Voices: The African American community in light of COVID-19

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Recently, COVID-19 has shined a light on the health disparities of the African American community.

Statistics have revealed for a number of years the healthcare of minority communities is less than favorable. While there are a number of documented reasons why many minority groups are more than likely not to have access to healthcare providers and healthy choices for food and nutritional options, the coronavirus has vividly exposed the matter.

Disparities in health and nutrition

It is now a proven fact people who suffer from certain pre-existing medical conditions will have a more difficult time fighting this very dangerous virus. People who have lung disease, often due to smoking and working in unhealthy conditions, are less likely to survive the damage this virus can do to one’s lungs.

It also is noted persons with hypertension and heart maladies are more likely to succumb to the ravishes of the disease as well.

African Americans are noted to suffer disproportionately from heart and lung disease. According to the U.S. Department of Health and Human Services, almost one-third of African American adults suffer from hypertension—high blood pressure. That number is higher than any other people group.

Compounded with certain dietary choices that in many cases are made more pervasive by the “food deserts” in which many minority people live, this disease has proven to be deadly.

A “food desert” by definitionA “food desert” by definition is an area with limited access to affordable and nutritious food, in contrast to an area with higher access to supermarkets or stores with fresh foods. The latter is called a “food oasis.” The designation “food desert” is made by considering the type and quality of food available to the population, in addition to the accessibility of food stores.

The church’s response to disparity

The Centers for Disease Control reports one-third of all hospitalizations due to COVID-19 are African Americans, though African Americans represent only 13 percent of the total U.S. population. Cities such as Chicago and New Orleans have reported 70 percent of the deaths from the disease are African Americans.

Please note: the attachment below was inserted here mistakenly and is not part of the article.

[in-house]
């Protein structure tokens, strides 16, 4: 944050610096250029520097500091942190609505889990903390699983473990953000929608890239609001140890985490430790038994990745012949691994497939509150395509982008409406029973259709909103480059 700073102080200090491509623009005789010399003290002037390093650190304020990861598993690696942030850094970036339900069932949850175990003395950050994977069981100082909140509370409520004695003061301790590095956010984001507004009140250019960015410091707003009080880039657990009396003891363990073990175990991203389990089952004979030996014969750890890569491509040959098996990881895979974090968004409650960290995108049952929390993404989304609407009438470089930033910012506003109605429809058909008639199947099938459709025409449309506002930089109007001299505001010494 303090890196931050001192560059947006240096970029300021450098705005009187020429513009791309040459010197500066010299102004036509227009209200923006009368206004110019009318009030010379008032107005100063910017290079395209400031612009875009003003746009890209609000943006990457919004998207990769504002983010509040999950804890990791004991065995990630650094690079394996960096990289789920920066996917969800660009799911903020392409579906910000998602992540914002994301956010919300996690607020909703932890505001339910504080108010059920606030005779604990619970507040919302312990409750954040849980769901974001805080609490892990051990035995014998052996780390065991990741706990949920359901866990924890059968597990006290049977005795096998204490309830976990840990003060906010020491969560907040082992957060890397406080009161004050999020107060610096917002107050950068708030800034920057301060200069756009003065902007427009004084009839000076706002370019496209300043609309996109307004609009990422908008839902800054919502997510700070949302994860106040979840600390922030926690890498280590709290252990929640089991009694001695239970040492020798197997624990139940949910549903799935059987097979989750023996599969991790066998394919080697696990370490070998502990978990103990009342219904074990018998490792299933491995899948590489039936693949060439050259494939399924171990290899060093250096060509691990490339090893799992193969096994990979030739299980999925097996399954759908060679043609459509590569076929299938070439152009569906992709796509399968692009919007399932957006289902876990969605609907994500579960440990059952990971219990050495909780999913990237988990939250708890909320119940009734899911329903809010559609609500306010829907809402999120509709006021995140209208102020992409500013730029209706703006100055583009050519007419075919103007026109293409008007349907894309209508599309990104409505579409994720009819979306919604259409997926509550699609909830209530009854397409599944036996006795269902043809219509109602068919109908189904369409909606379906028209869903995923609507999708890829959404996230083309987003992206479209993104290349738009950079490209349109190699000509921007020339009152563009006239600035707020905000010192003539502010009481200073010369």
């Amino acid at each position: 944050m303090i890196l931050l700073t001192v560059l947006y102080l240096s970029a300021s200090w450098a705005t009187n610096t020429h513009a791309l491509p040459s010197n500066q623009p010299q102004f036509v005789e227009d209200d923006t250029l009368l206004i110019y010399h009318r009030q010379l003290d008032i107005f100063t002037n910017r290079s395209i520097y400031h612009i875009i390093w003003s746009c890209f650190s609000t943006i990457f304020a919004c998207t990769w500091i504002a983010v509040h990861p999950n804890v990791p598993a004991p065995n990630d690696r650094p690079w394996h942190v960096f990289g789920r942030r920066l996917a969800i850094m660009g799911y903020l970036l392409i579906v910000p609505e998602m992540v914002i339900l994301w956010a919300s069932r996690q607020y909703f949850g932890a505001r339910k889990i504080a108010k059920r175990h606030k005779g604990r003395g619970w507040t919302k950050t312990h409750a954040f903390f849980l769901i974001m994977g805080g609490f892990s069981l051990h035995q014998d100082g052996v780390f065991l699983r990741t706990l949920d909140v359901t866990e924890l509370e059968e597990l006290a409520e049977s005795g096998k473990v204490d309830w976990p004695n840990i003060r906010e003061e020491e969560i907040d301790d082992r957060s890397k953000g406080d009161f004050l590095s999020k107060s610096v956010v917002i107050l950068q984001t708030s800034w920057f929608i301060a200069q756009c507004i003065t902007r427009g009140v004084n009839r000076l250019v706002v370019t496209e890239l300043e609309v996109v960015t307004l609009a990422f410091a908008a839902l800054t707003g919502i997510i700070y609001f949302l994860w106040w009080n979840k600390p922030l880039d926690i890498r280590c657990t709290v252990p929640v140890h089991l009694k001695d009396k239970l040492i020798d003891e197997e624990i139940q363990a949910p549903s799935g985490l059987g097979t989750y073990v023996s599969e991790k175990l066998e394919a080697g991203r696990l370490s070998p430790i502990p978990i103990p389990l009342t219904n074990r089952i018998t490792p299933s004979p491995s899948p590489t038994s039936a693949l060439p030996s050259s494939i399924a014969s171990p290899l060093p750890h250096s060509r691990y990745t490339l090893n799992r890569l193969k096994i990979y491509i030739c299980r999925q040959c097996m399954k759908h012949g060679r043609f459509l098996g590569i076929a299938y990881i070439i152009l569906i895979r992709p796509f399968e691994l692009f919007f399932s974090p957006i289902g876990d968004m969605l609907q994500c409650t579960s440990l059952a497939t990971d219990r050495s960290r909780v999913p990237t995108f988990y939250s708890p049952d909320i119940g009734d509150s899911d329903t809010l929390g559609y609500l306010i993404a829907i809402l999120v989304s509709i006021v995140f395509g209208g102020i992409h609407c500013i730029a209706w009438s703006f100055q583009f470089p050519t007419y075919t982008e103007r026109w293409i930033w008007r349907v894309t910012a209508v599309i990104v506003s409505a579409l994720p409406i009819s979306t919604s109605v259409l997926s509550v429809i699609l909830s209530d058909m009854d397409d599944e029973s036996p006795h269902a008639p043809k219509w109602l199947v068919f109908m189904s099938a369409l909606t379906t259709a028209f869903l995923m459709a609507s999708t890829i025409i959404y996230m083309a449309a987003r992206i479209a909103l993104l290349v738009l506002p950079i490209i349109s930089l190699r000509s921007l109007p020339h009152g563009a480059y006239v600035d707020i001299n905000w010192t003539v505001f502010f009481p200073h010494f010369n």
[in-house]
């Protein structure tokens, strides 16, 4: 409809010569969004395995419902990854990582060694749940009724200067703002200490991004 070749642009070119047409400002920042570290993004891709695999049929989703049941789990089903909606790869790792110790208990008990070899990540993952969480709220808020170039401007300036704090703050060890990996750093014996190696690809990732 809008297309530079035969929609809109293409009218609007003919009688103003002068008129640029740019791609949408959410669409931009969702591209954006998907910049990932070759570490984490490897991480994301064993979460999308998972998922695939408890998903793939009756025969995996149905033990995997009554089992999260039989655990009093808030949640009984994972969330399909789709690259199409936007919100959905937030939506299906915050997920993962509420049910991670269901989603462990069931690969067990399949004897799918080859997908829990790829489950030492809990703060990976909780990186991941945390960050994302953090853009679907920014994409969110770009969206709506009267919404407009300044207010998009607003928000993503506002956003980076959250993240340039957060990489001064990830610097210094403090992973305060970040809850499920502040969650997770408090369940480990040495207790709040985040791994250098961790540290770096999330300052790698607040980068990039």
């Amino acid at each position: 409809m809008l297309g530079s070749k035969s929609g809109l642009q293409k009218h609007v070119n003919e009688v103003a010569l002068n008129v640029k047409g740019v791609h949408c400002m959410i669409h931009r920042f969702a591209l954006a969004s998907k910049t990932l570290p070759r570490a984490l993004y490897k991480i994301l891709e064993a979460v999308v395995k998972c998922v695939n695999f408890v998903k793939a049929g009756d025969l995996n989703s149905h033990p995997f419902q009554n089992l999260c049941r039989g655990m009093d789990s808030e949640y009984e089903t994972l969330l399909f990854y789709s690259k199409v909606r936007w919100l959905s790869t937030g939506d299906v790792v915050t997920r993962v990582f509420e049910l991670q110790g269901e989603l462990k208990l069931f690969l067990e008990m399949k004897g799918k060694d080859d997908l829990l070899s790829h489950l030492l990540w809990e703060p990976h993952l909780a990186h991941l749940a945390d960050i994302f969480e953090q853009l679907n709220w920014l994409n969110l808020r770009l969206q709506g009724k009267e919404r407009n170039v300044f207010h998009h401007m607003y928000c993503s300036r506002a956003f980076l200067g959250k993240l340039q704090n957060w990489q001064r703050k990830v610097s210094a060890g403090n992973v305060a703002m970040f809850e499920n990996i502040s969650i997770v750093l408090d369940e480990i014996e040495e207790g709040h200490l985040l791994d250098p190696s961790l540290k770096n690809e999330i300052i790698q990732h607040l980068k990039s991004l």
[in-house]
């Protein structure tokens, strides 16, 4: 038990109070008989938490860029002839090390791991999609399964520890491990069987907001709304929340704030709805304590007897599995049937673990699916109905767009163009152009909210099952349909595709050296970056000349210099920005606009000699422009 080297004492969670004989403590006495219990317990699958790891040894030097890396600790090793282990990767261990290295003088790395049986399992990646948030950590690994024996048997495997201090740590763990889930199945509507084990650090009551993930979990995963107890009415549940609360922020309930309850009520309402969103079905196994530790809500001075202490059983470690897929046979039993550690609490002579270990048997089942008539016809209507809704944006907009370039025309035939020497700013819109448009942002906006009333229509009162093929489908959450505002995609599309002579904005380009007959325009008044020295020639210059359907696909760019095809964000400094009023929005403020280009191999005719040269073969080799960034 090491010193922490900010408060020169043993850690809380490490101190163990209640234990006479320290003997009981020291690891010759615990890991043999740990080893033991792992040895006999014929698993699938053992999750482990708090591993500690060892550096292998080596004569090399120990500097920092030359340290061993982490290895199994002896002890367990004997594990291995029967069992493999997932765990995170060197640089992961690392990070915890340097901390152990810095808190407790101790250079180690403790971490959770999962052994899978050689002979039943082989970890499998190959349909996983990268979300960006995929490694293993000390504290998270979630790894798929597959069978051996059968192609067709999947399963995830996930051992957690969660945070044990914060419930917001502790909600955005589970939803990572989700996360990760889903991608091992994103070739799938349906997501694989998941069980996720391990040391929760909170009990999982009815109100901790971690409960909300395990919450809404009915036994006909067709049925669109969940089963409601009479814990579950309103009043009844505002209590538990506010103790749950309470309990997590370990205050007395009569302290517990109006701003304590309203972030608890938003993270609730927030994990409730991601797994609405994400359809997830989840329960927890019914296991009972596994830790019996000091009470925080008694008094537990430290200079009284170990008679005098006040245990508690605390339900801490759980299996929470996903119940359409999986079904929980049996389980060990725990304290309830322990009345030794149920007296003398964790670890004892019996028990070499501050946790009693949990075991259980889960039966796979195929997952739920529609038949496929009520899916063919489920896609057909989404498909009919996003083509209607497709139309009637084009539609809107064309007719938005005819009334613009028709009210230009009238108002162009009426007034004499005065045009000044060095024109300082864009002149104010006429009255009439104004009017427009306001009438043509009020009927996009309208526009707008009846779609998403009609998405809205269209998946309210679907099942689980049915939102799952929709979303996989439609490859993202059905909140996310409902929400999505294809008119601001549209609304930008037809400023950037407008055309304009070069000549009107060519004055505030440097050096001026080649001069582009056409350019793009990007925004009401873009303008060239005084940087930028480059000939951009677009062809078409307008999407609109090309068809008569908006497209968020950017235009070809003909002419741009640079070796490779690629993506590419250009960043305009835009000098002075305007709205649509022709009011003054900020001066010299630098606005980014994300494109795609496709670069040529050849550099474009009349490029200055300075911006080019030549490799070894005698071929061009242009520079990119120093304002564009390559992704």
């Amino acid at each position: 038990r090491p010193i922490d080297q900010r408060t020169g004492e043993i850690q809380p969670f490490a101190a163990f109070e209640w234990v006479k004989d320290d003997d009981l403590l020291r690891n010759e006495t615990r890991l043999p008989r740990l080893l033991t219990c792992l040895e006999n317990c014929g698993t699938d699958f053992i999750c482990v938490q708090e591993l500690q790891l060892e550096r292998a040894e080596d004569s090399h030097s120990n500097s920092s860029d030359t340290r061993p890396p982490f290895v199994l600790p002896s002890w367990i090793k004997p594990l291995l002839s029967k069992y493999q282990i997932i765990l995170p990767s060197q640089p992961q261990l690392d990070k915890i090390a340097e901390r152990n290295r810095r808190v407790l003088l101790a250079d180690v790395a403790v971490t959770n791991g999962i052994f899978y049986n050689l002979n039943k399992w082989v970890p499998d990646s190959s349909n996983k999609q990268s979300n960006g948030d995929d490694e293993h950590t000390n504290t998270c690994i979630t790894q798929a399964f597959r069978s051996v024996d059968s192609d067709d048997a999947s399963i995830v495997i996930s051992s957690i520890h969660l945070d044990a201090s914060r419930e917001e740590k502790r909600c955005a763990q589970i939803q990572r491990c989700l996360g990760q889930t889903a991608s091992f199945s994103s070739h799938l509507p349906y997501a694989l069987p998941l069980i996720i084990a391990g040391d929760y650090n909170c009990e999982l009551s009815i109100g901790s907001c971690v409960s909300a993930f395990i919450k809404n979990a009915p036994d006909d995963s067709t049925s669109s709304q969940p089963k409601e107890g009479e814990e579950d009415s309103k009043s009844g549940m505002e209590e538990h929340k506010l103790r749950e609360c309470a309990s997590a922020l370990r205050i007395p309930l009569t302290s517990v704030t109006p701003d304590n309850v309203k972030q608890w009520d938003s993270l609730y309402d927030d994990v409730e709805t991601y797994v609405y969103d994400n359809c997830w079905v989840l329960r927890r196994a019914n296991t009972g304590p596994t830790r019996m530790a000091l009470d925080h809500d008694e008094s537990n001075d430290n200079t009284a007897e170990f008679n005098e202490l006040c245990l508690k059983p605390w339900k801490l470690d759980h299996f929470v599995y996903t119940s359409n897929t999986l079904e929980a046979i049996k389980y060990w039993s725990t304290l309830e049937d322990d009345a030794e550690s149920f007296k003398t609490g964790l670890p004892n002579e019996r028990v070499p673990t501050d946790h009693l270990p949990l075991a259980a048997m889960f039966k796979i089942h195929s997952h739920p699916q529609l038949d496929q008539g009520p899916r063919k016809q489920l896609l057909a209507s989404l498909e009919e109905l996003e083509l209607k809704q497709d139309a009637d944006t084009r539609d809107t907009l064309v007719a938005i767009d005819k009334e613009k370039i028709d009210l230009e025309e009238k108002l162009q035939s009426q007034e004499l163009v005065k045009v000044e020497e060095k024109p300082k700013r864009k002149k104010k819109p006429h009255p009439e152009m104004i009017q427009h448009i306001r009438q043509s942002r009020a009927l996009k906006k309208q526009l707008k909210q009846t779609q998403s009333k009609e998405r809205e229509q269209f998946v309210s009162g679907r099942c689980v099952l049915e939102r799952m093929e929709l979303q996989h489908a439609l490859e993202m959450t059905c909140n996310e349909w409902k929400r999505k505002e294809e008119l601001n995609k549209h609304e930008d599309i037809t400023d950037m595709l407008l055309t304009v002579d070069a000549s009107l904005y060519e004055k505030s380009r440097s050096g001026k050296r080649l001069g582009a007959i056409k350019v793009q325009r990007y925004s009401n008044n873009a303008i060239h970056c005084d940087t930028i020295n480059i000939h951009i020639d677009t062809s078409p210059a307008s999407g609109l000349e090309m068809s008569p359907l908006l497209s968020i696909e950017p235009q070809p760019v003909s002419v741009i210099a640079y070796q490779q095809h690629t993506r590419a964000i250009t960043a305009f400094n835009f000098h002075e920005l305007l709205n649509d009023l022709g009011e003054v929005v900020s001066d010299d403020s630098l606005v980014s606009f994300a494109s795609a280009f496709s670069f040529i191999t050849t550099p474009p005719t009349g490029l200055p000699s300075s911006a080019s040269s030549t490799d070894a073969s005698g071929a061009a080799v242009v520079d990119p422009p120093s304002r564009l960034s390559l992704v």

While this is not the time to argue or discuss the politics and other matters that may have contributed to these overall disparities, it is time to look within the bosom of the church to supply contemporary and effective suggestions.

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What can the church do in a time like this? How can the faith community band together to curve the number of fatalities that is far too great?

Clergypersons, pastors and lay leaders within the African American church community will do well to communicate the importance of “social distancing.” Let it be clear: This is not a sole remedy when many of the people who are “essential workers” are employed as bus drivers, custodians, grocery store workers and the like. However, it is one suggestion that must be voiced.

Another suggestion that also must be considered involves debunking online myths that COVID-19 does not affect people of color; the numbers don’t lie.

More importantly, as hard as it is, pastors must insist on urging their congregants to “stay at home,” even on a Sunday morning. While church attendance among African Americans is slowly declining, the voice and authority of the pulpit still ranks higher than many other racial and ethnic groups in our country.

Now is the time to convince the faithful of the fact “this too will pass.” When this pandemic is over, let the real hard and uncomfortable discussions begin.

We are our brother’s keeper.

Rev. Dr. Michael Evans Sr. is the pastor of Bethlehem Baptist Church in Mansfield, Texas, and the president of the Baptist General Convention of Texas. The views expressed are those of the author.

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